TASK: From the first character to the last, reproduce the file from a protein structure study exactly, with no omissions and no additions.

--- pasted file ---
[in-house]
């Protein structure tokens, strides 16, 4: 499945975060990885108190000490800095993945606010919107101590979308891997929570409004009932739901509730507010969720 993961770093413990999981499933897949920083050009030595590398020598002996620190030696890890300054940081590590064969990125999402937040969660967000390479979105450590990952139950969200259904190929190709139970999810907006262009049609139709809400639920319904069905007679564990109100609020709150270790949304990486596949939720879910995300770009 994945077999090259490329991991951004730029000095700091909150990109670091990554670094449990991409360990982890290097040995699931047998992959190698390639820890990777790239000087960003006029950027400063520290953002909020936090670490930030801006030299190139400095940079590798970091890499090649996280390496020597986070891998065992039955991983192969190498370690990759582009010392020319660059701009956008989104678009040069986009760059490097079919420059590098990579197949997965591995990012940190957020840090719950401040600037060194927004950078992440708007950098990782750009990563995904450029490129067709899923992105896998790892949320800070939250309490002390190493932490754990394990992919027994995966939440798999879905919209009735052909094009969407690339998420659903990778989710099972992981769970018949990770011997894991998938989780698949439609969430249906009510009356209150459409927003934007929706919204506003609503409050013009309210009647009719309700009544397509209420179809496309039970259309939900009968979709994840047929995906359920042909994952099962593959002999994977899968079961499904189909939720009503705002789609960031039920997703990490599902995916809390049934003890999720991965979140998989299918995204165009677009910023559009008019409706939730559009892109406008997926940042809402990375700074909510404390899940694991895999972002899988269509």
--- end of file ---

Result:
[in-house]
């Protein structure tokens, strides 16, 4: 499945975060990885108190000490800095993945606010919107101590979308891997929570409004009932739901509730507010969720 993961770093413990999981499933897949920083050009030595590398020598002996620190030696890890300054940081590590064969990125999402937040969660967000390479979105450590990952139950969200259904190929190709139970999810907006262009049609139709809400639920319904069905007679564990109100609020709150270790949304990486596949939720879910995300770009 994945077999090259490329991991951004730029000095700091909150990109670091990554670094449990991409360990982890290097040995699931047998992959190698390639820890990777790239000087960003006029950027400063520290953002909020936090670490930030801006030299190139400095940079590798970091890499090649996280390496020597986070891998065992039955991983192969190498370690990759582009010392020319660059701009956008989104678009040069986009760059490097079919420059590098990579197949997965591995990012940190957020840090719950401040600037060194927004950078992440708007950098990782750009990563995904450029490129067709899923992105896998790892949320800070939250309490002390190493932490754990394990992919027994995966939440798999879905919209009735052909094009969407690339998420659903990778989710099972992981769970018949990770011997894991998938989780698949439609969430249906009510009356209150459409927003934007929706919204506003609503409050013009309210009647009719309700009544397509209420179809496309039970259309939900009968979709994840047929995906359920042909994952099962593959002999994977899968079961499904189909939720009503705002789609960031039920997703990490599902995916809390049934003890999720991965979140998989299918995204165009677009910023559009008019409706939730559009892109406008997926940042809402990375700074909510404390899940694991895999972002899988269509």